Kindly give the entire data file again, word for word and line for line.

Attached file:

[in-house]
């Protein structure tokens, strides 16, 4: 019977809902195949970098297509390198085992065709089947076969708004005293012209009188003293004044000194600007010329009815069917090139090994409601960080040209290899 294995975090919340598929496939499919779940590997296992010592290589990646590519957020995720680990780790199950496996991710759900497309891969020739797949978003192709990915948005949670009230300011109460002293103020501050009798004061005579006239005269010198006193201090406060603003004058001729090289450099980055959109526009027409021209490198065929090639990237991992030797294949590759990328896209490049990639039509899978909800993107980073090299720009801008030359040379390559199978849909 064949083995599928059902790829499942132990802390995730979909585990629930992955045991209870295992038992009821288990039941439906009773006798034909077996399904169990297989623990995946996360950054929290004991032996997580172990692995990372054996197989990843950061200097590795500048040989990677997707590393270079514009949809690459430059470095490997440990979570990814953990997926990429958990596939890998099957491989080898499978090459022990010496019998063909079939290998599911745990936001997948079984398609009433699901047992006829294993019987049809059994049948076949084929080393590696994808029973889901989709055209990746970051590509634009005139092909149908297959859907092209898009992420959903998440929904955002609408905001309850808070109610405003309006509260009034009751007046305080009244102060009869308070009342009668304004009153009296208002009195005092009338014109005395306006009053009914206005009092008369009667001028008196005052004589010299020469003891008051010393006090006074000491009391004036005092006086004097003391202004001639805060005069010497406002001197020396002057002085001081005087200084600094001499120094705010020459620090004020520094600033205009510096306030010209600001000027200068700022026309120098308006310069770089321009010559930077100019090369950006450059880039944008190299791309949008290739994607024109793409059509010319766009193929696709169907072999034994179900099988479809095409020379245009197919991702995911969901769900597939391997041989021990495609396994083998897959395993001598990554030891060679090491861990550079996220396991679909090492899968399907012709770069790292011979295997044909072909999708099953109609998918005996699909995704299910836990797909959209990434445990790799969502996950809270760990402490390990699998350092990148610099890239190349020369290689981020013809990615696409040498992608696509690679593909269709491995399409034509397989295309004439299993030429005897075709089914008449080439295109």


[in-house]
């Protein structure tokens, strides 16, 4: 019977809902195949970098297509390198085992065709089947076969708004005293012209009188003293004044000194600007010329009815069917090139090994409601960080040209290899 294995975090919340598929496939499919779940590997296992010592290589990646590519957020995720680990780790199950496996991710759900497309891969020739797949978003192709990915948005949670009230300011109460002293103020501050009798004061005579006239005269010198006193201090406060603003004058001729090289450099980055959109526009027409021209490198065929090639990237991992030797294949590759990328896209490049990639039509899978909800993107980073090299720009801008030359040379390559199978849909 064949083995599928059902790829499942132990802390995730979909585990629930992955045991209870295992038992009821288990039941439906009773006798034909077996399904169990297989623990995946996360950054929290004991032996997580172990692995990372054996197989990843950061200097590795500048040989990677997707590393270079514009949809690459430059470095490997440990979570990814953990997926990429958990596939890998099957491989080898499978090459022990010496019998063909079939290998599911745990936001997948079984398609009433699901047992006829294993019987049809059994049948076949084929080393590696994808029973889901989709055209990746970051590509634009005139092909149908297959859907092209898009992420959903998440929904955002609408905001309850808070109610405003309006509260009034009751007046305080009244102060009869308070009342009668304004009153009296208002009195005092009338014109005395306006009053009914206005009092008369009667001028008196005052004589010299020469003891008051010393006090006074000491009391004036005092006086004097003391202004001639805060005069010497406002001197020396002057002085001081005087200084600094001499120094705010020459620090004020520094600033205009510096306030010209600001000027200068700022026309120098308006310069770089321009010559930077100019090369950006450059880039944008190299791309949008290739994607024109793409059509010319766009193929696709169907072999034994179900099988479809095409020379245009197919991702995911969901769900597939391997041989021990495609396994083998897959395993001598990554030891060679090491861990550079996220396991679909090492899968399907012709770069790292011979295997044909072909999708099953109609998918005996699909995704299910836990797909959209990434445990790799969502996950809270760990402490390990699998350092990148610099890239190349020369290689981020013809990615696409040498992608696509690679593909269709491995399409034509397989295309004439299993030429005897075709089914008449080439295109």